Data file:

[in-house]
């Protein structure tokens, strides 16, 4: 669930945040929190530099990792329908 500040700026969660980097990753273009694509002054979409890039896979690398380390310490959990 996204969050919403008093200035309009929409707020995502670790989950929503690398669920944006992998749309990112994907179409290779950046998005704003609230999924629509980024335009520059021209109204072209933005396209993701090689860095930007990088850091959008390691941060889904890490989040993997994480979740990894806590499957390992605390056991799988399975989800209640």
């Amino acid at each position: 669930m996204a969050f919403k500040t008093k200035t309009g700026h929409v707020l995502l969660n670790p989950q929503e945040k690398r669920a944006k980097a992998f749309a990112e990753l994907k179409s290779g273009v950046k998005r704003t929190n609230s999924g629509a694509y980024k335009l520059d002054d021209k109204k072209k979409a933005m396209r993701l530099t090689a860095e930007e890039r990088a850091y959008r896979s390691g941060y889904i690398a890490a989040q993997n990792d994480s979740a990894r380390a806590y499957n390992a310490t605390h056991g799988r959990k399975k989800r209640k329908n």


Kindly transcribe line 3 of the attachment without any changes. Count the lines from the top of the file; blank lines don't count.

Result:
């Amino acid at each position: 669930m996204a969050f919403k500040t008093k200035t309009g700026h929409v707020l995502l969660n670790p989950q929503e945040k690398r669920a944006k980097a992998f749309a990112e990753l994907k179409s290779g273009v950046k998005r704003t929190n609230s999924g629509a694509y980024k335009l520059d002054d021209k109204k072209k979409a933005m396209r993701l530099t090689a860095e930007e890039r990088a850091y959008r896979s390691g941060y889904i690398a890490a989040q993997n990792d994480s979740a990894r380390a806590y499957n390992a310490t605390h056991g799988r959990k399975k989800r209640k329908n």